Last week at the Arctic Council ministerial meeting at Rovaniemi, Finland, India was re-elected as an Observer to the Arctic Council. India was first granted the Observer status in 2013, along with five other nations.
The Arctic Council
The Arctic Council calls itself “the leading intergovernmental forum” for discussing and addressing issues concerning the Arctic region, including scientific research, and peaceful and sustainable use of resources in the region.
The Council was established by the eight Arctic States — the countries whose territories fall in the Arctic region — through the Ottawa Declaration of 1996. The eight Arctic States — Canada, Denmark, Finland, Iceland, Norway, Russia, Sweden and the United States — are the only members of the Arctic Council.
Besides them, six organisations representing the indigenous people of the Arctic region have been granted the status of permanent participants. All decision-making happens through consensus between the eight members, and in consultation with the permanent participants.
The Council is not a treaty-based international legal entity like the UN bodies or trade, military or regional groupings like WTO, NATO or ASEAN. It is only an intergovernmental ‘forum’ to promote cooperation in regulating the activities in the Arctic region. It is much more informal grouping.
Through six working groups, each dealing with a specific subject, the Arctic Council seeks to evolve a consensus on the activities that can be carried out in the Arctic region in keeping with the overall objective of conserving the pristine environment, biodiversity, and the interests and well-being of the local populations.
India’s role in Arctic Council
India, along with 12 other countries, is Observers to the Arctic Council. So are 13 intergovernmental and inter-parliamentary organisations like the UN Environment Programme, and the UN Development Programme, and 12 other non-governmental organisations. The Observers are not part of the decision-making processes, but they are invited to attend the meetings of the Council, especially at the level of the working groups.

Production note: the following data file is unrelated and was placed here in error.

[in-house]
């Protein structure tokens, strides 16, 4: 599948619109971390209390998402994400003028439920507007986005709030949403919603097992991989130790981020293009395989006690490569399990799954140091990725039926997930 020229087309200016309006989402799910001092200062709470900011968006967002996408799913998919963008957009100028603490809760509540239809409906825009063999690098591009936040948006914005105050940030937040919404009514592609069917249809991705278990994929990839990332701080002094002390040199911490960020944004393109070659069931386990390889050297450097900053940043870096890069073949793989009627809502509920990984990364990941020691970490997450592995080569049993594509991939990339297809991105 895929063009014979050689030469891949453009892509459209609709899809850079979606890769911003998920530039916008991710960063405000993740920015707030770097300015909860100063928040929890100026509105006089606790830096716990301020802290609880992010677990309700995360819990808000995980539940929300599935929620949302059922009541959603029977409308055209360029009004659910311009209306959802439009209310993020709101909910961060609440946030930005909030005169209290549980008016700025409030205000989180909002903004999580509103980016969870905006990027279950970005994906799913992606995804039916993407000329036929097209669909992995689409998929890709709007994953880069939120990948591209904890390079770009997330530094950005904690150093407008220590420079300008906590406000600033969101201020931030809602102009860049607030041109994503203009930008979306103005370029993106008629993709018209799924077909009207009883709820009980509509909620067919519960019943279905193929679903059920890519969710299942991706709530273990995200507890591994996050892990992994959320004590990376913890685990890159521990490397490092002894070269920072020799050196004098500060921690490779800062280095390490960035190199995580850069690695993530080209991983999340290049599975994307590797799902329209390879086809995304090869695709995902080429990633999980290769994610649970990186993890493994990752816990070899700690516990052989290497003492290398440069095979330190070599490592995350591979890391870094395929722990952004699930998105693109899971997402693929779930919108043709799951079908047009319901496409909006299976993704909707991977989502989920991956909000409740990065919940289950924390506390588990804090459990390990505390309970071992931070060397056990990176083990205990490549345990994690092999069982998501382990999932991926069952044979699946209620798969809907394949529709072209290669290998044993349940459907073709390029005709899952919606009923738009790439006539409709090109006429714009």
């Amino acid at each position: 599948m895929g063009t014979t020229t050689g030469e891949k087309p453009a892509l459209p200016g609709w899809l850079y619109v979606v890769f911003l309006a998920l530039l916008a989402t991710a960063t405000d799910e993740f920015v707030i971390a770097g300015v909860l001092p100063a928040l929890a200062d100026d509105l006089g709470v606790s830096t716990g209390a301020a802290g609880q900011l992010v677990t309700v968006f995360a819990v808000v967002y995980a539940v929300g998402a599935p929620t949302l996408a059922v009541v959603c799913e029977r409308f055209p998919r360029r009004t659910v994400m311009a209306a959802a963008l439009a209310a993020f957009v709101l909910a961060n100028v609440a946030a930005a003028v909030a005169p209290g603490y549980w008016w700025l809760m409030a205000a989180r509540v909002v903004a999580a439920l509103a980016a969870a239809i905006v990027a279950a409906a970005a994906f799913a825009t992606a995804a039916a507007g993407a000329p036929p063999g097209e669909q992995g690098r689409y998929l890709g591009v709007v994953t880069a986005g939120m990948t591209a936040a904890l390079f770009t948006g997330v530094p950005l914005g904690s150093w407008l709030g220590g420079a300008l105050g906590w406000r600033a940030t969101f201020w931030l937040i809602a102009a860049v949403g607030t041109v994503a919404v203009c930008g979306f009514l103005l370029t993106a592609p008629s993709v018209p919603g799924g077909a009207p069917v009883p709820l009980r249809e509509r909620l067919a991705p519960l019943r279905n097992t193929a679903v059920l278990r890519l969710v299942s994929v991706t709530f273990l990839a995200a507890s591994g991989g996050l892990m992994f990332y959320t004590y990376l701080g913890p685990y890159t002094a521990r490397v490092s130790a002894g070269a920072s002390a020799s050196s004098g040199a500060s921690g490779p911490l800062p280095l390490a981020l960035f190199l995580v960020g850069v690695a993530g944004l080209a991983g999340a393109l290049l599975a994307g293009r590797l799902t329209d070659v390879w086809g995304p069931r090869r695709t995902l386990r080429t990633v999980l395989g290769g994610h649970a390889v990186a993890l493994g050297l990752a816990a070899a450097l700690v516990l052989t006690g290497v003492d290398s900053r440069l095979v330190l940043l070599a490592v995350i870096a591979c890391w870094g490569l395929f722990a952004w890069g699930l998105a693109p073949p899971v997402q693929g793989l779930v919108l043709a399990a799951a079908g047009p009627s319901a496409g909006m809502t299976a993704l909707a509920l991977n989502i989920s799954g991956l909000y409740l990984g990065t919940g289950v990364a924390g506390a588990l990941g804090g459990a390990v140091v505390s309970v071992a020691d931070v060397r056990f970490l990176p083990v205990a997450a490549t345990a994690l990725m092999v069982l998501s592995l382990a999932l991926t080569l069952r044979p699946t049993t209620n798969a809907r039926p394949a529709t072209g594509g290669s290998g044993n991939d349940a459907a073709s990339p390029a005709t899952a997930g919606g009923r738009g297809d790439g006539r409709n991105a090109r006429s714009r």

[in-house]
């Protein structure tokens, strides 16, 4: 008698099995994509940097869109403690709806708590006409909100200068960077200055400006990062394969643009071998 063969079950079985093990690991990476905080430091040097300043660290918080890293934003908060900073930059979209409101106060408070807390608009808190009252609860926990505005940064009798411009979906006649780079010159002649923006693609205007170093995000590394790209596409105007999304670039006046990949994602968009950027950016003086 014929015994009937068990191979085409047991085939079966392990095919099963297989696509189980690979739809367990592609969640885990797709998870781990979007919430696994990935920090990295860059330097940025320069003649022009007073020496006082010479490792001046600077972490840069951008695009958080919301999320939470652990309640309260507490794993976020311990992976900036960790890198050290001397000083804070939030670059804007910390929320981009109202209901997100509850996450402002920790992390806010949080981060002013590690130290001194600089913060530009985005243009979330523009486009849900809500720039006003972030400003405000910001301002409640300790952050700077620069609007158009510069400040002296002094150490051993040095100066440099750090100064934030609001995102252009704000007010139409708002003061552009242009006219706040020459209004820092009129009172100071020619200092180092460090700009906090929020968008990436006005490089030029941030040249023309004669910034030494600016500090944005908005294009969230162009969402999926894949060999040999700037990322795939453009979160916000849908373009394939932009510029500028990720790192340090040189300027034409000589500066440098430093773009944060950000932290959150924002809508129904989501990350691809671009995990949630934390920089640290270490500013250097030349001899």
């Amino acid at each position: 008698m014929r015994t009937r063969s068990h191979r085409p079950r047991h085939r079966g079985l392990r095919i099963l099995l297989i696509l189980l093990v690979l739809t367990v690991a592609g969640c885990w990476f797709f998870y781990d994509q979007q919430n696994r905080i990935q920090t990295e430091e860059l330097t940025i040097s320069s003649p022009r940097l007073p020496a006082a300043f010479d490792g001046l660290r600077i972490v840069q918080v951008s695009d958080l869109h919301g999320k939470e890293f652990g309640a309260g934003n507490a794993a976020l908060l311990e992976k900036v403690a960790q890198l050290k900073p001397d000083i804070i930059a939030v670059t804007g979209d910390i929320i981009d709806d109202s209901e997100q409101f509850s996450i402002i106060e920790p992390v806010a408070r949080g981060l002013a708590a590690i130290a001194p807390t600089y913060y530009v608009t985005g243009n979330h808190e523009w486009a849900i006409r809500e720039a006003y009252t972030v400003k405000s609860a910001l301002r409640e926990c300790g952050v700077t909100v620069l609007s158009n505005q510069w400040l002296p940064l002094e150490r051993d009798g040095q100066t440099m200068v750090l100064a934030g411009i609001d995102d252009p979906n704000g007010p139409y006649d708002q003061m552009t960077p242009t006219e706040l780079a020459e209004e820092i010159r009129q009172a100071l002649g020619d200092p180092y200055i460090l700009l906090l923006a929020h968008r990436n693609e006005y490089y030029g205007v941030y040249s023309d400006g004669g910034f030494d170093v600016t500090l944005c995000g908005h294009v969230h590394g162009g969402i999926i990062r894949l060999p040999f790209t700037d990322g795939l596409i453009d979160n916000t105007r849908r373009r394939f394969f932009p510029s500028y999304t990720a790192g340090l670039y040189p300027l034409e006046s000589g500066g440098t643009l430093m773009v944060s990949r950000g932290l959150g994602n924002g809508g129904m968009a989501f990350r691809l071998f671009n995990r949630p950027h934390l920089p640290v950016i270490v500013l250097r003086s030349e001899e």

The Observer status is granted to entities that support the objectives of the Arctic Council, and have demonstrated capabilities in this regard, including the ability to make financial contributions. The renewal of Observer status is a formality. The status, once granted, continues till there is a consensus among the members that the Observer was engaging in activities that run counter to the objectives of the Arctic Council.
India had been given the Observer status in 2013, along with five other countries — China, Italy, Japan, South Korea, and Singapore. Prior to this group, only France, Germany, the Netherlands, Poland, Spain and the United Kingdom were granted Observer status. In 2017, Switzerland too became an Observer.
India’s involvement in the Arctic
India is one of the very few countries to set up a permanent station in the Arctic for the purposes of scientific research. The polar regions offer some unique opportunities to carry out research related to atmospheric and climate sciences that cannot be done anywhere else.
The Himadri research station, located in Ny Alesund, Svalbard in Norway, about 1200 km south of the North Pole, was started in July 2008. The Goa-based National Centre for Antarctic and Ocean Research (NCOAR) is the nodal organisation coordinating the research activities at this station.
The station has been used to carry out a variety of biological, glaciological and atmospheric and climate sciences research projects in the last one decade, with over 200 scientists from a number of institutions, universities and laboratories having accessed the facilities at the station.
Himadri came on the back of India’s three-decade experience of carrying out scientific research in the polar regions of Antarctica which began in 1981. India’s first permanent station in Antarctica was set up way back in 1983. In 2010, Indian scientists undertook a scientific expedition to the South Pole as well. India is now among the very few countries which have multiple research stations in the Antarctic.
Commercial and strategic interests
The Arctic region is very rich in some minerals, and oil and gas. With some parts of the Arctic melting due to global warming, the region also opens up the possibility of new shipping routes that can reduce existing distances. Countries which already have ongoing activities in the Arctic hope to have a stake in the commercial exploitation of natural resources present in the region.
The Arctic Council does not prohibit the commercial exploitation of resources in the Arctic. It only seeks to ensure that it is done in a sustainable manner without harming the interests of local populations and in conformity with the local environment.